House Bill 1141, sponsored by Rude, would allow advanced registered nurse practitioners, physician assistants, and osteopathic physician assistants to perform the duties of an attending or consulting medical provider under the Death with Dignity Act. It reduces the 15-day waiting period between the first and second requests for medications under the act to 72 hours. The bill passed with 60 votes in favor, with Reps. Bruce Chandler (R.), Larry Hoff (R.), Joel McEntire (R.), Harris and Rude voting against their party majority. Thirty-seven members voted against the bill, including Rep. Dave Paul (D.). 

Schmick argued against the bill, arguing that death is a “natural process.”

“This bill does change what was passed, I would say pretty substantially. By all the counties that voted for this we’ve shortened the time frame dramatically. We’ve allowed mail order, more providers to be able to authorize this. This is not what the people passed and I go by that. I have sat with my parents and cared for them as they ended their life naturally. Death is a natural process and I, Mr Speaker, I value life. Time will take its course. Is there suffering in the end? Absolutely no one would deny that. But to make it easier to take one’s life, I struggle with.”

This bill has been referred to the Senate Health Committee.

A bill, HB 1160 sponsored by Rep. Eileen Cody, would regulate health carrier contracts with hospitals and providers. This bill passed with 60 votes in favor, including Reps. Andrew Barkis (R.), Carolyn Eslick (R.), Jenny Graham (R.), Mike Volz (R.), J.T. Wilcox (R.), Caldier, Harris and Ybarra who voted against the rest of their party. Thirty-five members voted against the bill, including Reps. Mari Leavitt (D.), Larry Springer (D.), Amy Walen (D.) and Chapman.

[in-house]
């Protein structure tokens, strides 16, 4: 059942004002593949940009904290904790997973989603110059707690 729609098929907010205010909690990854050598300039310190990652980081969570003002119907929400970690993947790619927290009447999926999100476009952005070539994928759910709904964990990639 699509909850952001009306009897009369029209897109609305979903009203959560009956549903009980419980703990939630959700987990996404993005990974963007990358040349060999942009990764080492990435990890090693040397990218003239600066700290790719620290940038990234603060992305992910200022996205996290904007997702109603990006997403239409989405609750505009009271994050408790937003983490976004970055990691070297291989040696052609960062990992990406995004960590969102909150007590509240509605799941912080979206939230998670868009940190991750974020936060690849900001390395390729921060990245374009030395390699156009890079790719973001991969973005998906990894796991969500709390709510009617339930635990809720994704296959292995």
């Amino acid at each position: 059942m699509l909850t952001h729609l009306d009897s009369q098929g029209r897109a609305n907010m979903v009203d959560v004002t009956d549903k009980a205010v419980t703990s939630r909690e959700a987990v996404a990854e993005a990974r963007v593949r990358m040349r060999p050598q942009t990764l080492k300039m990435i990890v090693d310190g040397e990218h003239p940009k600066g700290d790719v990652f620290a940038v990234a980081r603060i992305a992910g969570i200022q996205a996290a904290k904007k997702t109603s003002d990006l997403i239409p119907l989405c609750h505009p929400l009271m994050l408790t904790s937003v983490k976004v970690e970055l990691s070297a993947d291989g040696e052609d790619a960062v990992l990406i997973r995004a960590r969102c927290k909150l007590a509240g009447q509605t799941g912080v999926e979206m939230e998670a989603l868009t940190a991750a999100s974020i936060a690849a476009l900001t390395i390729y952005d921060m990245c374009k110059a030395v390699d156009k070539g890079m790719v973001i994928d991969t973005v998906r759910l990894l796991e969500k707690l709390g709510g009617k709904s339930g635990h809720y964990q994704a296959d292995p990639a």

Schmick also spoke against this bill:

“The one question that I have and the quick caveat. Is it our place as a legislature to put limits on contracts between two private parties that are negotiated? And that for me I’m struggling with that today. So with all the good things that this bill does, and there is a lot, this question still lingers in the back of my mind whether we should be doing that.”

This bill has been referred to the Senate Health Committee.

The last bill we are watching in the House is HB 1127, sponsored by Rep. Vandana Slatter (D.). This bill would restrict a covered organization’s ability to collect, use or disclose Coronavirus Disease 2019 (COVID-19) health data. Specifies prohibited purposes for collecting, using or disclosing COVID-19 health data. Exempts COVID-19 health data from disclosure under the Public Records Act. This bill passed with 76 votes for the bill and 21 against. The Republican caucus was split on this bill, with 21 voting against the bill and 20 voting for.

Kraft spoke about her issues with the bill and why she would be voting against it.

“There are things, specifically language in this bill that seems to be conflicting language with that intent for providing data privacy and security… I appreciate that the bill addresses an opt in or affirmative consent. One aspect of that affirmative consent is that someone can withdraw their affirmative consent…. Page eight line eight essentially states that if affirmative consent is withdrawn, then the covering organization, or the one that’s doing the data privacy, has to stop collecting, using, or disclosing data within up to seven days. Madam speaker seven days is a long time. Especially in the technology world as we all know. Think of some of the unfortunate data security fraud scams and also breaches that have happened that’s just the reality of the technology and data world.”